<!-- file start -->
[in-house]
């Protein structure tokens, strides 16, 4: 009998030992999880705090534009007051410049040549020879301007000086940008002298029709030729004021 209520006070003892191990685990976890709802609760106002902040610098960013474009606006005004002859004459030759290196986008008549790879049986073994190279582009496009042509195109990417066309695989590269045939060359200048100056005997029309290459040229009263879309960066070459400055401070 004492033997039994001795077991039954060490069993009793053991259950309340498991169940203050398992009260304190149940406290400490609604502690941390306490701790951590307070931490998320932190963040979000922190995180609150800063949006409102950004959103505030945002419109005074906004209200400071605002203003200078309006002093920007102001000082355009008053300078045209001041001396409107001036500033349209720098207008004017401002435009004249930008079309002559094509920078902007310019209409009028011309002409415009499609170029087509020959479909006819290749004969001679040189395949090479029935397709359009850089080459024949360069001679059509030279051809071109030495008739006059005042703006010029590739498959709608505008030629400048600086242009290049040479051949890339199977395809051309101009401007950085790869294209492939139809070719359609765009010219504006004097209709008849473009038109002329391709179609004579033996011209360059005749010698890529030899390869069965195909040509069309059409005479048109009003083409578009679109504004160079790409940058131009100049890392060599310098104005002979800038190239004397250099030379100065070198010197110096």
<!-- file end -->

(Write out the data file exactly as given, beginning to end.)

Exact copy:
[in-house]
């Protein structure tokens, strides 16, 4: 009998030992999880705090534009007051410049040549020879301007000086940008002298029709030729004021 209520006070003892191990685990976890709802609760106002902040610098960013474009606006005004002859004459030759290196986008008549790879049986073994190279582009496009042509195109990417066309695989590269045939060359200048100056005997029309290459040229009263879309960066070459400055401070 004492033997039994001795077991039954060490069993009793053991259950309340498991169940203050398992009260304190149940406290400490609604502690941390306490701790951590307070931490998320932190963040979000922190995180609150800063949006409102950004959103505030945002419109005074906004209200400071605002203003200078309006002093920007102001000082355009008053300078045209001041001396409107001036500033349209720098207008004017401002435009004249930008079309002559094509920078902007310019209409009028011309002409415009499609170029087509020959479909006819290749004969001679040189395949090479029935397709359009850089080459024949360069001679059509030279051809071109030495008739006059005042703006010029590739498959709608505008030629400048600086242009290049040479051949890339199977395809051309101009401007950085790869294209492939139809070719359609765009010219504006004097209709008849473009038109002329391709179609004579033996011209360059005749010698890529030899390869069965195909040509069309059409005479048109009003083409578009679109504004160079790409940058131009100049890392060599310098104005002979800038190239004397250099030379100065070198010197110096």